5. You could also balance this on the ground study with some of the polling, latest polls show that support for Brexit is falling, but that some of those who voted Remain accept that they lost and Brexit has a mandate https://yougov.co.uk/news/2017/10/27/there-has-been-shift-against-brexit-public-still-t/

    1. Rewrite

      Perhaps the story would benefit from a little more meat on the bones, but the ‘person on the street interview’ is a common journalistic method.

      In terms of social research, interviews can produce qualitative data that is better at reading the heart, if not the mind. The mind may be better represented by the quantitative data produced by polls and surveys. However, the quality of most current commercial commercial opinion polls are not up to the job supporting representative, let alone, unbiased conclusions.

      “The heart has its reasons which reason knows nothing of… We know the truth not only by the reason, but by the heart.” – Blaise Pascal”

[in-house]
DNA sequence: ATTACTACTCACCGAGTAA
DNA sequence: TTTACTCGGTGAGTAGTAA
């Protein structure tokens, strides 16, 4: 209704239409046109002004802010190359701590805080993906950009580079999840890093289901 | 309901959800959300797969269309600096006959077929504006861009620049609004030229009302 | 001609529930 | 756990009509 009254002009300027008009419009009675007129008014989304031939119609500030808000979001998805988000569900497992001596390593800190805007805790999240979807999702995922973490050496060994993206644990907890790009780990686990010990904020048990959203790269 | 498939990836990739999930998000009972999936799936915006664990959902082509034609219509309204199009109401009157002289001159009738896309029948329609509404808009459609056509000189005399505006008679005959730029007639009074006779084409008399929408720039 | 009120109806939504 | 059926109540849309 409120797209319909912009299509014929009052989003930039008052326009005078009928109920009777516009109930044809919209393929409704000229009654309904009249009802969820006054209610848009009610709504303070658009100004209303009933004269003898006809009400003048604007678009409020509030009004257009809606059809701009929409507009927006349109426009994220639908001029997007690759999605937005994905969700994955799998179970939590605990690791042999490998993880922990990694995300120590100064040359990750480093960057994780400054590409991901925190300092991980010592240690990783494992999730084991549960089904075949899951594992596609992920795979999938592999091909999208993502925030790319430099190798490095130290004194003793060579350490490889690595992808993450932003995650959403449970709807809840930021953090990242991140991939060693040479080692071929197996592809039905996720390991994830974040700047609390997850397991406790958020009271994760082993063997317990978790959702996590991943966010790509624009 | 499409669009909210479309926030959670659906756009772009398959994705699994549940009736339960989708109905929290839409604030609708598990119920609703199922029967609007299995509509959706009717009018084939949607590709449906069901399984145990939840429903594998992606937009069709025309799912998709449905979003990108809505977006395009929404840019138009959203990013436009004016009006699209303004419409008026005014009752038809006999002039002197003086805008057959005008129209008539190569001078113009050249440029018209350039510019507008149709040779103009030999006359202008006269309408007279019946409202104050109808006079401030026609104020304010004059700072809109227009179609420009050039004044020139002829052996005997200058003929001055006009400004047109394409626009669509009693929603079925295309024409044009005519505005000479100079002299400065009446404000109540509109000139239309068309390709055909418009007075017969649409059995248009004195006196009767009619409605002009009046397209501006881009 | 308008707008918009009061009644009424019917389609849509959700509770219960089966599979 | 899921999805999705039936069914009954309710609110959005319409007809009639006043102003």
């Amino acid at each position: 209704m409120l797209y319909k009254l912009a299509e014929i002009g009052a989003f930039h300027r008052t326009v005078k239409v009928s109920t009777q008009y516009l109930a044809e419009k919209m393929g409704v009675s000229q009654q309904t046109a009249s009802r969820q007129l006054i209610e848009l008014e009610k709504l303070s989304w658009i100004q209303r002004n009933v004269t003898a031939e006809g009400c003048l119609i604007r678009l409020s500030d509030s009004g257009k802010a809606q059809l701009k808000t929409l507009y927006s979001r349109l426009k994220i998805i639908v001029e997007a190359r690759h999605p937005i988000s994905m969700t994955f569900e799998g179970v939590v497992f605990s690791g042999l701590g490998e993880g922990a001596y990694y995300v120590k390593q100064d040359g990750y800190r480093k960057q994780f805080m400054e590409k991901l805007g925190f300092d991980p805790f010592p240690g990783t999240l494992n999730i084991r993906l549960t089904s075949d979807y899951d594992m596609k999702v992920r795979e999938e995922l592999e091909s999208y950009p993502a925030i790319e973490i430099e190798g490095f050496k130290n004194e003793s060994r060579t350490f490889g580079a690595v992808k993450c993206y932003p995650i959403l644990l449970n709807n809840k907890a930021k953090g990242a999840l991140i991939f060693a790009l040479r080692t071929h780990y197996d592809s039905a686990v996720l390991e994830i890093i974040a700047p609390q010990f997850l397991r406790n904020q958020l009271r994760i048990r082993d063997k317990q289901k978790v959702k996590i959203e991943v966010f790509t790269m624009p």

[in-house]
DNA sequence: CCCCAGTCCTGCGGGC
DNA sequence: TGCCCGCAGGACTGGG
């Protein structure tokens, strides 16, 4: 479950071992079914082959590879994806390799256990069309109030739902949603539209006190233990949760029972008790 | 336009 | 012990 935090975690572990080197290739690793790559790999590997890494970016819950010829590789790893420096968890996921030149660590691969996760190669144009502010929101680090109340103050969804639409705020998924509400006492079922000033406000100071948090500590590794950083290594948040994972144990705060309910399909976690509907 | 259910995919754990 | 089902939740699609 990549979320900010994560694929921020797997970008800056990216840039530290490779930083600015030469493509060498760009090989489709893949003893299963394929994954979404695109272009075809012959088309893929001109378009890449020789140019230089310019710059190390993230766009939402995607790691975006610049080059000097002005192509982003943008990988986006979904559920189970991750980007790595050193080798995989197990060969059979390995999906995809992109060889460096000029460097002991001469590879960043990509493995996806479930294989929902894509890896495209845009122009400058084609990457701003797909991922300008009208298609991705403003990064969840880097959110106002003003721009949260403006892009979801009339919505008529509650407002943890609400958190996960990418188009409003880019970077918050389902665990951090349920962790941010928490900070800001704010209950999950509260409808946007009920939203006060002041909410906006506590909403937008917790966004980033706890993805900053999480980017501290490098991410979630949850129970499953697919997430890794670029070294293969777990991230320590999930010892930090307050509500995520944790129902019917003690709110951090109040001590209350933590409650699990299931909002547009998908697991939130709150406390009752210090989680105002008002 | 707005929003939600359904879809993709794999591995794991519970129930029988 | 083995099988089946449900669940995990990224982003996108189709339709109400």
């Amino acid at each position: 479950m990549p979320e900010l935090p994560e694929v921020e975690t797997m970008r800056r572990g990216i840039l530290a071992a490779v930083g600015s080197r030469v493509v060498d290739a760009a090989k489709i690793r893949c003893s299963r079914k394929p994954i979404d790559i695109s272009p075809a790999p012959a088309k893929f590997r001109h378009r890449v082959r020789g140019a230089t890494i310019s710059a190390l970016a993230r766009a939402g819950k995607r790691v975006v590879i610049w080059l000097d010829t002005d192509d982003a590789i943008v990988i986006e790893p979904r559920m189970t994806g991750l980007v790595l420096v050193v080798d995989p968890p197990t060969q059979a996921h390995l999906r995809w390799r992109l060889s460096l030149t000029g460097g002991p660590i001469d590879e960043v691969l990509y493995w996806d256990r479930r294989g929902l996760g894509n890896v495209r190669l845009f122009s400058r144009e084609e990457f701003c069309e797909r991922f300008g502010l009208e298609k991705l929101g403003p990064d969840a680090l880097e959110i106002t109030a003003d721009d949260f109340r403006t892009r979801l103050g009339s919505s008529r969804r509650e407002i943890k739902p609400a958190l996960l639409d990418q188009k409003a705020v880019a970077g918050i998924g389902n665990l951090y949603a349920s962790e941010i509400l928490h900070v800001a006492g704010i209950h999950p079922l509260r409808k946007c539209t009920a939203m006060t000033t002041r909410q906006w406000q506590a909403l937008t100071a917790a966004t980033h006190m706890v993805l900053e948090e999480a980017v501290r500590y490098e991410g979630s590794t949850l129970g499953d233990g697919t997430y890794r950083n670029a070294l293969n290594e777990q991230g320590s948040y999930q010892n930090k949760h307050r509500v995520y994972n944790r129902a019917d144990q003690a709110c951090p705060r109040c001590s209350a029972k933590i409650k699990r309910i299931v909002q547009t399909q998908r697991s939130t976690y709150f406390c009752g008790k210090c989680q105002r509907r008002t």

What we meant by terms like ‘evidence’ and ‘fact’ seems a big subject that needs to become well-known by each of us before we forget about the need to do it. Without doing it, we’d have no standard for meaning or knowledge, and consequently, no ability to develop a distinctive journalistic voice.

  6. I’m not sure what scrabble means in the context of “Dagenham, a hard scrabble working-class district east of London” and while I get that it is both a London borough and east of the city of London, I think it would be less confusing to describe it as one of Greater London’s eastern working class suburbs.

    1. Rewrite

      Didn’t write this one, Jonathan, but hardscrabble should be one word – I’ve altered.

    2. Rewrite

      Hi Jonathan, I have removed “hardscrabble” as I agree it is potentially confusing for the global audience. Thanks for the feedback.